Last updated on August 10th, 2015
Dark Souls’ Success Is Built
On The Strength Of Its Community
Ask anyone who has been playing the Souls’ franchise (Demon’s Souls and Dark Souls) from the beginning, and they’ll tell you how important the community has been in terms of injecting longevity into the game. What began as a loose-knit group of dedicated players who frequented the Demon’s Souls forum on the PS3 boards slowly grew in size, eventually migrating to a dedicated wiki and forum. Sharing their passion for what many consider to be the finest game franchise of this generation, they share strategies, builds, and gameplay stories with each other and newcomers to the games.
To understand the Dark Souls Community, you have to understand the game. It is relentless, punishing, unforgiving, and does not reveal its complex layers willingly. The fellowship which is shared by the community was born from a desire to unearth tactics, lore, and information, then share it with others in the hope that everyone’s journey might be a little easier. In short, they help people because they’ve all been there, up against a wall, facing a seemingly unwinnable battle. Then some piece of advice shared by a member gives you just enough edge to get out from whatever hole you’ve dug.
People sometimes drop off the forums for a while if they are playing something else, but DkS always lures you back with its dark kiss, and the promise that if you try something, anything, different, you’ll rediscover the game in ways you’ve never imagined. Members suggest new challenges all the time, and their imaginative ideas always spark freshness long after the game should have gone stale.
It’s hard to say whether or not the developers understand the importance of the communities to the success of this franchise. Demon’s Souls could have been just a little niche title, a footnote in gaming history. But passionate members of the community who migrated over from the PS3 forum made sure that the franchise would be elevated so something more.
Finding new ways to enjoy Dark Souls has always been a goal of the community. Whether making a cosplay build, or creating a unique PvP covenant, members wear their love for this game proudly, for the whole world to see. The Dark Souls community is a microcosm of any collection of people. Some PvP as Darkwraiths because they thrive on invasions, pushing people to defend themselves. Others counter this with a dedication to co-op play in the Warriors of Sunlight, providing a sort of Yin to the Darkwraith’s Yang.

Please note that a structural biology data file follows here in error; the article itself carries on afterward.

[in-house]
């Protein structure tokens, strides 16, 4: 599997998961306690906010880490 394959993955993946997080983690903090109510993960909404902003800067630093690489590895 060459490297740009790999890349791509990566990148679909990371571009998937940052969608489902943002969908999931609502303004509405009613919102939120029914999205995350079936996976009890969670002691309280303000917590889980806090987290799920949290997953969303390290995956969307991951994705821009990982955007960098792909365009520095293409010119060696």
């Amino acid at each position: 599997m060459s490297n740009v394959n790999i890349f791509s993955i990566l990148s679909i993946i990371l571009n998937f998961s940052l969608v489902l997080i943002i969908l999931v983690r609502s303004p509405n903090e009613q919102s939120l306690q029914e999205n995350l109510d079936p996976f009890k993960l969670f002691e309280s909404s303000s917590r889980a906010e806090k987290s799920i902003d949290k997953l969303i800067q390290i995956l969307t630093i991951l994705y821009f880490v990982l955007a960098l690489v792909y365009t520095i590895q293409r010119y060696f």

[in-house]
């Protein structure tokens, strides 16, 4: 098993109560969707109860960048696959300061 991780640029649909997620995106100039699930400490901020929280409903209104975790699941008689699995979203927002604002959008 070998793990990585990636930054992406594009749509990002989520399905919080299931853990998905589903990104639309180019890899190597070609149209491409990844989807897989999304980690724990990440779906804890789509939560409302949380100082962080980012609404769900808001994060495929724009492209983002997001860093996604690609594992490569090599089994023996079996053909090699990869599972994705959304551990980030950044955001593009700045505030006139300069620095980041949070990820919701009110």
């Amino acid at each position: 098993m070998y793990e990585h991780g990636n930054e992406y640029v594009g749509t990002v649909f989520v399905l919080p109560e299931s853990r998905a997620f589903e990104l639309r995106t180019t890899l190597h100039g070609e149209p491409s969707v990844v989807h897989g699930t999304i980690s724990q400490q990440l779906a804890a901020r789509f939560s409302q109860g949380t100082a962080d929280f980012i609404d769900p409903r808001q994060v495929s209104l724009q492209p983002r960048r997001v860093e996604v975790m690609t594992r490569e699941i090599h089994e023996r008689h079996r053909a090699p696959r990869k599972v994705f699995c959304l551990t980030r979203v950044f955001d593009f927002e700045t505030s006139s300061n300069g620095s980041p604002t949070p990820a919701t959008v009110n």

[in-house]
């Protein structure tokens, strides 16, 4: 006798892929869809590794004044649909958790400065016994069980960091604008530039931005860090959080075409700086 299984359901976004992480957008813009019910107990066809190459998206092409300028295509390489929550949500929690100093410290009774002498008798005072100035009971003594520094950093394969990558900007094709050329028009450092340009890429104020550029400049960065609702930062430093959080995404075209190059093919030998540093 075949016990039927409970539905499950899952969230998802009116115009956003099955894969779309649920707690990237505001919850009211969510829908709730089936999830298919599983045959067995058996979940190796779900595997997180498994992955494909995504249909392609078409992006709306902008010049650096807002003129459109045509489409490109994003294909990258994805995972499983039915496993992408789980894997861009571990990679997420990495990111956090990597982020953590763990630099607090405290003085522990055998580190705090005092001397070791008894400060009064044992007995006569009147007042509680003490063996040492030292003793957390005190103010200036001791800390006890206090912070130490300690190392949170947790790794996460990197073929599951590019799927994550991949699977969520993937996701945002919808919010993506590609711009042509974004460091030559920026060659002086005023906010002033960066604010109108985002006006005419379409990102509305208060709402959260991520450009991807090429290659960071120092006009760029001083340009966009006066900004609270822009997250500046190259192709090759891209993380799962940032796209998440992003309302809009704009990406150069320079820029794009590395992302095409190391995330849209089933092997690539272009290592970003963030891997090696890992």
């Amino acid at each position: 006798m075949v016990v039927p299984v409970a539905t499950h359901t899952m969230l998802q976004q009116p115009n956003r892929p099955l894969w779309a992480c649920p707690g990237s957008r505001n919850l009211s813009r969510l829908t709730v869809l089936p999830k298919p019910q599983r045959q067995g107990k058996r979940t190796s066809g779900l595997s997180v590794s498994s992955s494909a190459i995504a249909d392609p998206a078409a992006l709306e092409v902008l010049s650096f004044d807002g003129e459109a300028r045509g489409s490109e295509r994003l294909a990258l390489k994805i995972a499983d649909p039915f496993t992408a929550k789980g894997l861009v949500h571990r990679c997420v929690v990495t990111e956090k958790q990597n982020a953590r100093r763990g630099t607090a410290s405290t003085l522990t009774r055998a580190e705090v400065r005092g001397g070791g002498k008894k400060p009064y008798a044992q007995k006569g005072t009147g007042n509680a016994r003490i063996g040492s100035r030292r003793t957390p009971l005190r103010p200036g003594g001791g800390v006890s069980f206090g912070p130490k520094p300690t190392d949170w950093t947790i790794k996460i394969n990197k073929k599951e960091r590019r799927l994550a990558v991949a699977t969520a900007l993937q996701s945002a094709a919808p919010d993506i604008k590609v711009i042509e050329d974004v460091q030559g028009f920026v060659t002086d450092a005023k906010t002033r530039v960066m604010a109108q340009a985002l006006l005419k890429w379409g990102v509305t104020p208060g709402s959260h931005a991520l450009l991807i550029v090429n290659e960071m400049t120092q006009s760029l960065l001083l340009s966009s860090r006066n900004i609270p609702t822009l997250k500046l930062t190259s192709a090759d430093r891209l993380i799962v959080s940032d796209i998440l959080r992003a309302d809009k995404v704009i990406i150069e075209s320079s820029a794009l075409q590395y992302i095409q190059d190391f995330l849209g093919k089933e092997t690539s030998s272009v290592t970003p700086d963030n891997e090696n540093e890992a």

Although PvP is not policed in any organized way, a sense of etiquette and decorum has evolved independently of what the developers had in mind. For example, in the original game, Demon’s Souls, veteran players determined that a build could be optimized at level 120. Over time, this became a PvP norm. Nothing in the game suggests this is required, but community members new and old accepted it.
In Dark Souls, when “griefers” became an issue (players who acquire high level, endgame gear, but remain at a low level to invade new players), many in the community began creating anti-griefer builds, essentially doing the same thing, but offering to co-op with new players to help them fend off such predators. All of this was done with a simple goal: to make sure that new players are given a fair opportunity to experience the game, and to stick with it so they can find out all it has to offer.
Through word-of-mouth, the community has spread deep praise for the Souls’ franchise, and ensured that gamers in general get a sense of buzz surrounding the upcoming sequel, Dark Souls 2. The months following its release next March will be a time of great discovery as everyone works to dig beneath the deceptively simple surface and find out all the secrets. No other game in recent memory has been able to benefit from the influence of this level of passion from community members. This trend illustrates just how important they can be to the success and longevity of a game.